Get to know one of MIUSA's partners for a SportsUnited Exchange program in Armenia. Founded to provide relief to children with disabilities following a major earthquake, the Armenian Association for the Disabled (Pyunic) has since grown to empower people with disabilities to be involved in culture. MIUSA talked to Mr. Hakob Abrahamyan, Pyunic's president to find out how sports and recreation play a role in disability rights in Armenia.
MIUSA: What is your mission at Pyunic?
Hakob: Armenian Association for the Disabled (Pyunic) was established in 1989, just after the disastrous earthquake in Armenia. The mission is the integration of disabled people into the society through:
- Physical, social, and psychological rehabilitation
- Assistance with health and educational issues
- Protection of rights
- Creation of income generating business
- Development of national sports for disabled athletes.
What motivates your work? Why do you do the work you do?
By profession I am an engineer and was working as a teacher in one of the remote regions of Armenia (near Gyumri), which was the epicenter of the earthquake. I participated in many rescue works during the earthquake and saw many people in need, including those who became disabled.
What is the one accomplishment or highlight of Pyunic that you’re proud of the most?
During the Soviet times, disabled people were isolated from the society and the society was not at all aware of their needs. In 1989, when Pyunic was founded, it was the first NGO that dealt with disability issues in Armenia.
I am proud that as a result of our work, people with disabilities became integrated members of the society and can receive education, work, be engaged in public activities, go out for sports, and become involved in culture.
I am mostly proud that the athletes of Pyunic have represented Armenia in many World and European championships as well as in Paralympic games.
How do sports play a role in disability advocacy and rights in Armenia?
In the whole world, as in Armenia as well, sports play a great role in disability advocacy and rights. When you are able to demonstrate the achievements and results of people with disabilities in sport, and especially if it takes place abroad, it immediately attracts the attention of governmental bodies and decision makers. As a result many issues, related to the 194,000 people with disabilities in Armenia, are raised and solved.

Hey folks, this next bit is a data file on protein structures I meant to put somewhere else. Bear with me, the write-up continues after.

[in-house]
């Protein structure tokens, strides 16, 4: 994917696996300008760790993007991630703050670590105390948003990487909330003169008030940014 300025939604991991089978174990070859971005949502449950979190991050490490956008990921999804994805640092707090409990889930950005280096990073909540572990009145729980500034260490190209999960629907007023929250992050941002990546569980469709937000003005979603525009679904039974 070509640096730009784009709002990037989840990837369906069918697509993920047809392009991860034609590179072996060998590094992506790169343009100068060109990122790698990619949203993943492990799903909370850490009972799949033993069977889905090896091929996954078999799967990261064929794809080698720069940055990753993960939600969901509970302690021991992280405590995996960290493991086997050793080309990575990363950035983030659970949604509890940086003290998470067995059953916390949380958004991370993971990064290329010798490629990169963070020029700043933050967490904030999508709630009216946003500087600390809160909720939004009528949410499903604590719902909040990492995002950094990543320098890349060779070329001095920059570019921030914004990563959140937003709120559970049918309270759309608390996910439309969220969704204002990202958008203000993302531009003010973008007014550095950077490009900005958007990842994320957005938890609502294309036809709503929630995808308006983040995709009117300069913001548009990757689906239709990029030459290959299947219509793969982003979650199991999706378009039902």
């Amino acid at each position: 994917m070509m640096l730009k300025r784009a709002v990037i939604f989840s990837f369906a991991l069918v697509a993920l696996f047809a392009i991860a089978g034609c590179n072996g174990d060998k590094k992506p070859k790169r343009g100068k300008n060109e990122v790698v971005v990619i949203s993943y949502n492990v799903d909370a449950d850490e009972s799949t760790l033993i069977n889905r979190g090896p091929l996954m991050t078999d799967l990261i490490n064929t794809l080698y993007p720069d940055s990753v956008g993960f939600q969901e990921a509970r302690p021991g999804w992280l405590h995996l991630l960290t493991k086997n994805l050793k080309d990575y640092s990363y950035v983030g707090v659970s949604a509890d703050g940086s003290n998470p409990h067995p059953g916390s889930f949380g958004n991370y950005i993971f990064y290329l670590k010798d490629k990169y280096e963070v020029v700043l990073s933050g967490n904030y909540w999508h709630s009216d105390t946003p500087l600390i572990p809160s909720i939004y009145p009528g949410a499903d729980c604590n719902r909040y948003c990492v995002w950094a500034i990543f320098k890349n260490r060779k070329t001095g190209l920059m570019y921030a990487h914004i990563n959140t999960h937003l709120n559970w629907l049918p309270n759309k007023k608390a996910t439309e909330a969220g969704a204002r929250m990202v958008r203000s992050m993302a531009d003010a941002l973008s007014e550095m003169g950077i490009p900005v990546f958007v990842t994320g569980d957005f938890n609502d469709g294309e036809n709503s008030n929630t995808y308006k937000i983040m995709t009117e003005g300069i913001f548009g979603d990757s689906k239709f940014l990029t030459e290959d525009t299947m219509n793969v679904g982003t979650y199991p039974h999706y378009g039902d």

What is your dream for youth with disabilities in Armenia?
My dream is that all schools, colleges, universities, cultural centers, and sport schools of Armenia are accessible, so the young disabled individuals can receive education and go out for sports.
What keeps you up at night?
Lack of money allocated from the government for the development of recreational and sport activities for persons with disabilities in Armenia.
What is your favorite Armenian tradition or saying?
My favorite Armenian tradition is while you pass near the church or hear church bells’ sound, you cross yourself. Armenia is the first nation in the world to have adopted Christianity. My favorite saying is: “tsavd tanem,” which means “I’ll take your pain.”
More about Pyunic
Armenian Association for the Disabled (Pyunic) was created in February of 1989 to provide programs and services to the children who were disabled by the 1988 earthquake, and has grown into a national non-profit advocacy and service organization. Since its inception, Pyunic has offered sports for people with disabilities, as a strategy for achieving its mission of integrating people with disabilities into society. Pyunic conducts summer and winter sport camps and year round athletic training.
The three-story Pyunic Center for the Disabled and Sport Complex in Yerevan was granted to Pyunic in 1998 by the Armenian Government, and features accessible sport facilities, swimming pool, and fitness gym, as well as administrative offices and facilities for vocational training and income generation. Pyunic is one of nine members of the Independent Life National Network that deals with rights, health, education, sport and recreation issues of people with disabilities. Pyunic partnered with Agate Center for Women with Disabilities and Special Needs and MIUSA for a SportsUnited Exchange in 2014.